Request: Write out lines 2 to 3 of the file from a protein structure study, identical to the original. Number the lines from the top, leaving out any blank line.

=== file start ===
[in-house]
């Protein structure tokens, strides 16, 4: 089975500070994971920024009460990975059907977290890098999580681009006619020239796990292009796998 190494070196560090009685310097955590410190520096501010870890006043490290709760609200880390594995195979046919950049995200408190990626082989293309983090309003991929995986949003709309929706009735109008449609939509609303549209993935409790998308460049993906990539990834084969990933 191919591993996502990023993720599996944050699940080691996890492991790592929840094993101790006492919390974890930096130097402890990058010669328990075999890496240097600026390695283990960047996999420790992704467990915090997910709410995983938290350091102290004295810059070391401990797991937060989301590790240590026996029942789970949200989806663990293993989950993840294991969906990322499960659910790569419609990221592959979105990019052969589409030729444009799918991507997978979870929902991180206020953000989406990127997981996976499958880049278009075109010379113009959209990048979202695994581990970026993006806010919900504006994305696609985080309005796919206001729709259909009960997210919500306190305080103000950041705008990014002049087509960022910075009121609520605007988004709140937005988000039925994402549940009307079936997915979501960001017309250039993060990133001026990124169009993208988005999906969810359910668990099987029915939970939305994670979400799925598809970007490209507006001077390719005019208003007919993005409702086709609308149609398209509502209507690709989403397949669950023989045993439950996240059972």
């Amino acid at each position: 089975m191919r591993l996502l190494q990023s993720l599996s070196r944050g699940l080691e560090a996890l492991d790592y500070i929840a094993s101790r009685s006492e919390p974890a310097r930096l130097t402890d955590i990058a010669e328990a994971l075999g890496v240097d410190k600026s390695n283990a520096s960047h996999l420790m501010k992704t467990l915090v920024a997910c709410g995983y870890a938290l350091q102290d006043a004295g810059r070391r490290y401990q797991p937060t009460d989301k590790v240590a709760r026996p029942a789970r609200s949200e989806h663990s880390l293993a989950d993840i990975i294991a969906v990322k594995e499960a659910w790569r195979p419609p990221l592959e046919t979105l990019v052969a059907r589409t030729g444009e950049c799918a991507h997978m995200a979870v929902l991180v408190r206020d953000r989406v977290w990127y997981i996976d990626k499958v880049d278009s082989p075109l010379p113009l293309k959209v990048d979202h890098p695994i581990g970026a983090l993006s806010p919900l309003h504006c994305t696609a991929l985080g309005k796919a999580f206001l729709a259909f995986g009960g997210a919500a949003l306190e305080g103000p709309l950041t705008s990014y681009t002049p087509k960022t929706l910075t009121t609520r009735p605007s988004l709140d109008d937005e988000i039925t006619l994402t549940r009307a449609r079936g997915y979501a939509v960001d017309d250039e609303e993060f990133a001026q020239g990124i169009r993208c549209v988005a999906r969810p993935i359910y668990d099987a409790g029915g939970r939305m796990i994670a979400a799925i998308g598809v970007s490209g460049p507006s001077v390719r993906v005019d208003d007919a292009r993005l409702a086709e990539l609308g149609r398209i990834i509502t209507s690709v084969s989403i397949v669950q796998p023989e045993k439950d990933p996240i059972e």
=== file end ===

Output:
């Protein structure tokens, strides 16, 4: 089975500070994971920024009460990975059907977290890098999580681009006619020239796990292009796998 190494070196560090009685310097955590410190520096501010870890006043490290709760609200880390594995195979046919950049995200408190990626082989293309983090309003991929995986949003709309929706009735109008449609939509609303549209993935409790998308460049993906990539990834084969990933 191919591993996502990023993720599996944050699940080691996890492991790592929840094993101790006492919390974890930096130097402890990058010669328990075999890496240097600026390695283990960047996999420790992704467990915090997910709410995983938290350091102290004295810059070391401990797991937060989301590790240590026996029942789970949200989806663990293993989950993840294991969906990322499960659910790569419609990221592959979105990019052969589409030729444009799918991507997978979870929902991180206020953000989406990127997981996976499958880049278009075109010379113009959209990048979202695994581990970026993006806010919900504006994305696609985080309005796919206001729709259909009960997210919500306190305080103000950041705008990014002049087509960022910075009121609520605007988004709140937005988000039925994402549940009307079936997915979501960001017309250039993060990133001026990124169009993208988005999906969810359910668990099987029915939970939305994670979400799925598809970007490209507006001077390719005019208003007919993005409702086709609308149609398209509502209507690709989403397949669950023989045993439950996240059972």
């Amino acid at each position: 089975m191919r591993l996502l190494q990023s993720l599996s070196r944050g699940l080691e560090a996890l492991d790592y500070i929840a094993s101790r009685s006492e919390p974890a310097r930096l130097t402890d955590i990058a010669e328990a994971l075999g890496v240097d410190k600026s390695n283990a520096s960047h996999l420790m501010k992704t467990l915090v920024a997910c709410g995983y870890a938290l350091q102290d006043a004295g810059r070391r490290y401990q797991p937060t009460d989301k590790v240590a709760r026996p029942a789970r609200s949200e989806h663990s880390l293993a989950d993840i990975i294991a969906v990322k594995e499960a659910w790569r195979p419609p990221l592959e046919t979105l990019v052969a059907r589409t030729g444009e950049c799918a991507h997978m995200a979870v929902l991180v408190r206020d953000r989406v977290w990127y997981i996976d990626k499958v880049d278009s082989p075109l010379p113009l293309k959209v990048d979202h890098p695994i581990g970026a983090l993006s806010p919900l309003h504006c994305t696609a991929l985080g309005k796919a999580f206001l729709a259909f995986g009960g997210a919500a949003l306190e305080g103000p709309l950041t705008s990014y681009t002049p087509k960022t929706l910075t009121t609520r009735p605007s988004l709140d109008d937005e988000i039925t006619l994402t549940r009307a449609r079936g997915y979501a939509v960001d017309d250039e609303e993060f990133a001026q020239g990124i169009r993208c549209v988005a999906r969810p993935i359910y668990d099987a409790g029915g939970r939305m796990i994670a979400a799925i998308g598809v970007s490209g460049p507006s001077v390719r993906v005019d208003d007919a292009r993005l409702a086709e990539l609308g149609r398209i990834i509502t209507s690709v084969s989403i397949v669950q796998p023989e045993k439950d990933p996240i059972e």